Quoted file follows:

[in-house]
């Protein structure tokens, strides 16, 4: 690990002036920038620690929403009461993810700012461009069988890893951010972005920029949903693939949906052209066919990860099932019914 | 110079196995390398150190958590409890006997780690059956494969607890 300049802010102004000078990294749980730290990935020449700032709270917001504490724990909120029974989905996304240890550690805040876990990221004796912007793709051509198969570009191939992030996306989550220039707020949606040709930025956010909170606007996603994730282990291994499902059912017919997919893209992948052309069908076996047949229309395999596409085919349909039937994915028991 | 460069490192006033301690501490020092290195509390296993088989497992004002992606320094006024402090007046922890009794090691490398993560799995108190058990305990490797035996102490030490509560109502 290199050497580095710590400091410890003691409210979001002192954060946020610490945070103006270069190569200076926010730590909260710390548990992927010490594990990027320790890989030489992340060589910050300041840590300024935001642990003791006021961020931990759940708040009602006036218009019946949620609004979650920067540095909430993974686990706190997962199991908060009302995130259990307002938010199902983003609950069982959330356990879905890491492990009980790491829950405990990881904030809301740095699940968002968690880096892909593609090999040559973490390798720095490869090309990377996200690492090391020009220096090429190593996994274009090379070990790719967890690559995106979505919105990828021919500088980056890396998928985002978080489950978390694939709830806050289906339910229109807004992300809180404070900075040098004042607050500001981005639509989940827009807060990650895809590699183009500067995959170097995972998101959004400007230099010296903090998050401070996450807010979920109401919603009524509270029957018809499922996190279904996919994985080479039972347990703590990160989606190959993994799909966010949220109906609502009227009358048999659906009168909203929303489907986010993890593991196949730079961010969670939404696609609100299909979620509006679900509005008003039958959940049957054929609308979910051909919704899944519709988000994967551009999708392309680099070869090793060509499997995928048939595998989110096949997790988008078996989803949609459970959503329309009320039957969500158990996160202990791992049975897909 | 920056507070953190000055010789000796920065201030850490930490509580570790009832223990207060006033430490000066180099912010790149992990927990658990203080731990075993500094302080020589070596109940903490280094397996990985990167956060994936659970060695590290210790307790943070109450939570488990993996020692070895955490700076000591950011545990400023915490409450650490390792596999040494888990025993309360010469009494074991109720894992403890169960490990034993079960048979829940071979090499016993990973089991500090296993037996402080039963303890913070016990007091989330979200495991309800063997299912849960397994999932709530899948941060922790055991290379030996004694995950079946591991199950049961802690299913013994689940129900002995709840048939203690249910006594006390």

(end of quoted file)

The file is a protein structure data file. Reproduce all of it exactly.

[in-house]
């Protein structure tokens, strides 16, 4: 690990002036920038620690929403009461993810700012461009069988890893951010972005920029949903693939949906052209066919990860099932019914 | 110079196995390398150190958590409890006997780690059956494969607890 300049802010102004000078990294749980730290990935020449700032709270917001504490724990909120029974989905996304240890550690805040876990990221004796912007793709051509198969570009191939992030996306989550220039707020949606040709930025956010909170606007996603994730282990291994499902059912017919997919893209992948052309069908076996047949229309395999596409085919349909039937994915028991 | 460069490192006033301690501490020092290195509390296993088989497992004002992606320094006024402090007046922890009794090691490398993560799995108190058990305990490797035996102490030490509560109502 290199050497580095710590400091410890003691409210979001002192954060946020610490945070103006270069190569200076926010730590909260710390548990992927010490594990990027320790890989030489992340060589910050300041840590300024935001642990003791006021961020931990759940708040009602006036218009019946949620609004979650920067540095909430993974686990706190997962199991908060009302995130259990307002938010199902983003609950069982959330356990879905890491492990009980790491829950405990990881904030809301740095699940968002968690880096892909593609090999040559973490390798720095490869090309990377996200690492090391020009220096090429190593996994274009090379070990790719967890690559995106979505919105990828021919500088980056890396998928985002978080489950978390694939709830806050289906339910229109807004992300809180404070900075040098004042607050500001981005639509989940827009807060990650895809590699183009500067995959170097995972998101959004400007230099010296903090998050401070996450807010979920109401919603009524509270029957018809499922996190279904996919994985080479039972347990703590990160989606190959993994799909966010949220109906609502009227009358048999659906009168909203929303489907986010993890593991196949730079961010969670939404696609609100299909979620509006679900509005008003039958959940049957054929609308979910051909919704899944519709988000994967551009999708392309680099070869090793060509499997995928048939595998989110096949997790988008078996989803949609459970959503329309009320039957969500158990996160202990791992049975897909 | 920056507070953190000055010789000796920065201030850490930490509580570790009832223990207060006033430490000066180099912010790149992990927990658990203080731990075993500094302080020589070596109940903490280094397996990985990167956060994936659970060695590290210790307790943070109450939570488990993996020692070895955490700076000591950011545990400023915490409450650490390792596999040494888990025993309360010469009494074991109720894992403890169960490990034993079960048979829940071979090499016993990973089991500090296993037996402080039963303890913070016990007091989330979200495991309800063997299912849960397994999932709530899948941060922790055991290379030996004694995950079946591991199950049961802690299913013994689940129900002995709840048939203690249910006594006390």